Minister of Justice David Lametti responds to a question during a news conference about training for judges Monday, Oct. 19, 2020 in Ottawa. The Trudeau government has tabled legislation to repeal mandatory-minimum penalties for certain drug offences, saying they do not deter crime and unfairly affect Indigenous and Black offenders.THE CANADIAN PRESS/Adrian Wyld

Minister of Justice David Lametti responds to a question during a news conference about training for judges Monday, Oct. 19, 2020 in Ottawa. The Trudeau government has tabled legislation to repeal mandatory-minimum penalties for certain drug offences, saying they do not deter crime and unfairly affect Indigenous and Black offenders.THE CANADIAN PRESS/Adrian Wyld

Liberals propose federal criminal reforms aimed at systemic racism in justice system

Justice Minister David Lametti says serious criminals deserve to be punished and kept away from communities

The Trudeau government has tabled legislation to repeal mandatory minimum penalties for certain drug offences, saying they do not deter crime and unfairly affect Indigenous and Black offenders.

The bill introduced today would also allow for greater use of conditional sentences, such as house arrest, counselling or treatment, for people who do not pose a threat to public safety.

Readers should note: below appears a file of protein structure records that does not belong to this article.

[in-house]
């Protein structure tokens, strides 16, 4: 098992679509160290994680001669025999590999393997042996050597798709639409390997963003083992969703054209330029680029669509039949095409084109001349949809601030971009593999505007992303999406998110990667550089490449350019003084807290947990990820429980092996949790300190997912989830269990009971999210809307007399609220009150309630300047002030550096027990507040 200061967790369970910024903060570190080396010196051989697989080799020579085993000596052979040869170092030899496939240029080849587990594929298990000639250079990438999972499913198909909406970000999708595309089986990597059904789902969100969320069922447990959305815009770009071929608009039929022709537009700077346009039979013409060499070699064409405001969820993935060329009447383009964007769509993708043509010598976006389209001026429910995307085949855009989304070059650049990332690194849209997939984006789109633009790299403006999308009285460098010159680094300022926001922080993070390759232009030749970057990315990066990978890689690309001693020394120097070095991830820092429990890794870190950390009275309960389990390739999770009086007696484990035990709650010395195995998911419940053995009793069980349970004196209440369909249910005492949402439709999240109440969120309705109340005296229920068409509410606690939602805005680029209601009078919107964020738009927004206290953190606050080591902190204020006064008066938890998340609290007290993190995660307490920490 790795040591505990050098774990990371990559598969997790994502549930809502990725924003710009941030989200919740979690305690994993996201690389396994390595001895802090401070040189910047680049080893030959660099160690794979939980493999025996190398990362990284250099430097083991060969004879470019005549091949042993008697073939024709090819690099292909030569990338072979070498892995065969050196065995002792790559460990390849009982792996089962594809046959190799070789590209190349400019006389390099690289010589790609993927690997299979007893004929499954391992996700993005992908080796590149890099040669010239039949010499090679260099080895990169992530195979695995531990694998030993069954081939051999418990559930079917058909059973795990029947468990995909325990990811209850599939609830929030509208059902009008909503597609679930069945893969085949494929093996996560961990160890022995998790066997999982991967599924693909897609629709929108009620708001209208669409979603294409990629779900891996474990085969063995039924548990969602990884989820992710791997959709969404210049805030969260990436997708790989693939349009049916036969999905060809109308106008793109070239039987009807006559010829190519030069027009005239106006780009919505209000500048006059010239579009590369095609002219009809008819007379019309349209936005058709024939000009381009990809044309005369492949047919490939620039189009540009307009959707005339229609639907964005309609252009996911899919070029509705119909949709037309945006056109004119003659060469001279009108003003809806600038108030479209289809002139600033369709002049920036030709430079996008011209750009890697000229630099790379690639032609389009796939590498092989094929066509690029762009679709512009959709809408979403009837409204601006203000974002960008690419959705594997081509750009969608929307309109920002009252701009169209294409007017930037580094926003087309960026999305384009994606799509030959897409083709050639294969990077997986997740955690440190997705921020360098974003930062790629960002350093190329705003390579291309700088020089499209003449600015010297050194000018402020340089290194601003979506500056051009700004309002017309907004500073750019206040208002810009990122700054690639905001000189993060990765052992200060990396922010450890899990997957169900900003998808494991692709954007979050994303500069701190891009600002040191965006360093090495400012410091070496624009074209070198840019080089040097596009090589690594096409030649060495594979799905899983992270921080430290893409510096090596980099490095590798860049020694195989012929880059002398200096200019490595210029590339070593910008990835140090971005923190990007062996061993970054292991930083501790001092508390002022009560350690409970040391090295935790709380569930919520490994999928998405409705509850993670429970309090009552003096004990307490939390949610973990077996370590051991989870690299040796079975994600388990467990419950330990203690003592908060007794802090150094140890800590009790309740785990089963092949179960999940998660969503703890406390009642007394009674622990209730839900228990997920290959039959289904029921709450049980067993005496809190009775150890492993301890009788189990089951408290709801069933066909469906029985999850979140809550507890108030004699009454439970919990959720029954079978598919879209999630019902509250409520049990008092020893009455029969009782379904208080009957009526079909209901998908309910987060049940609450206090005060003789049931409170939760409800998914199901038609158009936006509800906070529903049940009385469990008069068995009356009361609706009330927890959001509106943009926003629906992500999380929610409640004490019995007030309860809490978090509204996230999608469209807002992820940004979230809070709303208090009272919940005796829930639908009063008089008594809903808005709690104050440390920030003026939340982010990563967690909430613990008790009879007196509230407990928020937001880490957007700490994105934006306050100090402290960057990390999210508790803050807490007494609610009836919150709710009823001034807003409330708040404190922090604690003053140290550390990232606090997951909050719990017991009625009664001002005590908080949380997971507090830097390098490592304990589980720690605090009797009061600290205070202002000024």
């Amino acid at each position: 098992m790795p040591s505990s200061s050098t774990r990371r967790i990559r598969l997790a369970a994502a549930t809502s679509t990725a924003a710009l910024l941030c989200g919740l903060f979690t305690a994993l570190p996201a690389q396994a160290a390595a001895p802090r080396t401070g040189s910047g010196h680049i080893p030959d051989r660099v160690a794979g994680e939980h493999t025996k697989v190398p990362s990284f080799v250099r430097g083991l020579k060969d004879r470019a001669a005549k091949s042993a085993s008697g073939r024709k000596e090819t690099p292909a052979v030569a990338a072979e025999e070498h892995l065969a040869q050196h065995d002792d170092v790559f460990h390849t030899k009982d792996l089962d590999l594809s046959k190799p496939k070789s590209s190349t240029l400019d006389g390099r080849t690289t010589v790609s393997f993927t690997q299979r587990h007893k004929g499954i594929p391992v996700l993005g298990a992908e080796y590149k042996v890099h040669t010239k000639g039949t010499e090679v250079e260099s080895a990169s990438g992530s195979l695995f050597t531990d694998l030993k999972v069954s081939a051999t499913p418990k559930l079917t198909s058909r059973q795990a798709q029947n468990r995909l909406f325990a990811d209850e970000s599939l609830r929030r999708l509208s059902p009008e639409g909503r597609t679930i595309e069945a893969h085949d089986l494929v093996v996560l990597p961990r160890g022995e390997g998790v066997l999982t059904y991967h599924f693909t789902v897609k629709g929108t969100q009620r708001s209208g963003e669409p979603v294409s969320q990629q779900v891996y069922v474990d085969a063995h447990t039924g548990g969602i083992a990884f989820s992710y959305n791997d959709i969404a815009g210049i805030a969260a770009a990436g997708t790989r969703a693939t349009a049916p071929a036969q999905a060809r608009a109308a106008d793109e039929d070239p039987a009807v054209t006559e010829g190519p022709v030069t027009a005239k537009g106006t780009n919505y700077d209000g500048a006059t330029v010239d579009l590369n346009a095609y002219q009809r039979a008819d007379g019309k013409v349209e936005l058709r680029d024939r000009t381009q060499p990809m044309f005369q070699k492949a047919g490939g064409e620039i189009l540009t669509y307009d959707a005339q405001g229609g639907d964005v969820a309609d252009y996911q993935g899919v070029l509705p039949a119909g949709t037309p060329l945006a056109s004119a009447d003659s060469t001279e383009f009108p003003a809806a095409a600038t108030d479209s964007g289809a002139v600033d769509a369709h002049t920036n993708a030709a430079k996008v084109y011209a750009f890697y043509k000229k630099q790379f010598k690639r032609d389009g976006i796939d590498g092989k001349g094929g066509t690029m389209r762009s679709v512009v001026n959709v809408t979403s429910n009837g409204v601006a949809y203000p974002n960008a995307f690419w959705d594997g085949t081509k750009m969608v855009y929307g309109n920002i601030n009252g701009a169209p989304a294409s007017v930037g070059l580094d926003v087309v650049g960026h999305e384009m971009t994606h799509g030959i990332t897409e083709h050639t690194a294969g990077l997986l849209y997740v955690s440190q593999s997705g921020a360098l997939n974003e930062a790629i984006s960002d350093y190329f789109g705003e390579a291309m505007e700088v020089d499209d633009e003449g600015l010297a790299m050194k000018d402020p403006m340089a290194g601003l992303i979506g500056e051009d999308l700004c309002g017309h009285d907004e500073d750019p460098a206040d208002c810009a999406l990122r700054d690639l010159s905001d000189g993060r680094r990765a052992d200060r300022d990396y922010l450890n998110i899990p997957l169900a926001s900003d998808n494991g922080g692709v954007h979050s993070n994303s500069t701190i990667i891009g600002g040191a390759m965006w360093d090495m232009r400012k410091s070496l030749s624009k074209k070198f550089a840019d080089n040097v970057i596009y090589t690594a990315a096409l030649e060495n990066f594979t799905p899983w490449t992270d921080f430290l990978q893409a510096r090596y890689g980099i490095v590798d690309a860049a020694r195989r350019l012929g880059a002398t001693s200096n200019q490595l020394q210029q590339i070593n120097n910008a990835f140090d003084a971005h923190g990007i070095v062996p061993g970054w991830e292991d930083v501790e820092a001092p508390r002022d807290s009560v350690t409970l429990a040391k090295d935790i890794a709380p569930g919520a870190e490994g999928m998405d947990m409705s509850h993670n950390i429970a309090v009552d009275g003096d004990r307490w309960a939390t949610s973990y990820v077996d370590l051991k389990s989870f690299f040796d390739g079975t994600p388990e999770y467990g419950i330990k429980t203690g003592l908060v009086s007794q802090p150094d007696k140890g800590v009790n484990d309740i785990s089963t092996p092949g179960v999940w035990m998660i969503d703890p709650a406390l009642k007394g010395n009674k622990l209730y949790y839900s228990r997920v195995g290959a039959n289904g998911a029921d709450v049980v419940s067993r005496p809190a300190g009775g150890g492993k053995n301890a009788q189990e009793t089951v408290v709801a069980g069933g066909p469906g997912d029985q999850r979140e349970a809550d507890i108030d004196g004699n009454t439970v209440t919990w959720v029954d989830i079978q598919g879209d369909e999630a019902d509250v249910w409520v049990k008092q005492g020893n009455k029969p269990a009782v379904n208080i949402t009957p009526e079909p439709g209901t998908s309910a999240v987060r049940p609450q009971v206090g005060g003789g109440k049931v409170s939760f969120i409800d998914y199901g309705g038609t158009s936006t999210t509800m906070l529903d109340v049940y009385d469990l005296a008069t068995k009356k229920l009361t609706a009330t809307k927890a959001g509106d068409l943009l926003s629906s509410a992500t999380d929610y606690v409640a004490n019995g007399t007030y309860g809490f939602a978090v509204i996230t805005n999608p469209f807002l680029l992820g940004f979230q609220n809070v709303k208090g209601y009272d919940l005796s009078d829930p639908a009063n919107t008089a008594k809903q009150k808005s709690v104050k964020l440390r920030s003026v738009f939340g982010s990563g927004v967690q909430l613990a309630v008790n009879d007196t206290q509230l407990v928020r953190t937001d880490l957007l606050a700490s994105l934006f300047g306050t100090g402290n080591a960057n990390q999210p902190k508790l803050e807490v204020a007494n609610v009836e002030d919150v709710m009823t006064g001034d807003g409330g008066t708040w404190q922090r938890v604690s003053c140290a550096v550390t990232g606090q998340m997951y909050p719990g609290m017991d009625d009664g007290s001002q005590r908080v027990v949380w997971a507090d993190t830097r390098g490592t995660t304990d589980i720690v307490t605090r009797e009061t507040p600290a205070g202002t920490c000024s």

In addition, it would require police and prosecutors to consider alternative measures for cases of simple possession of drugs, such as diversion to addiction-treatment programs.

The office of Justice Minister David Lametti says serious criminals deserve to be punished and kept away from communities.

But it says too many lower-risk and first-time offenders, including a disproportionate number of Indigenous and Black people, are being locked away due to policies that are proven not to deter crime.

The legislation is one of several measures the federal Liberals have promised to address systemic racism in the justice system.

The Canadian Press

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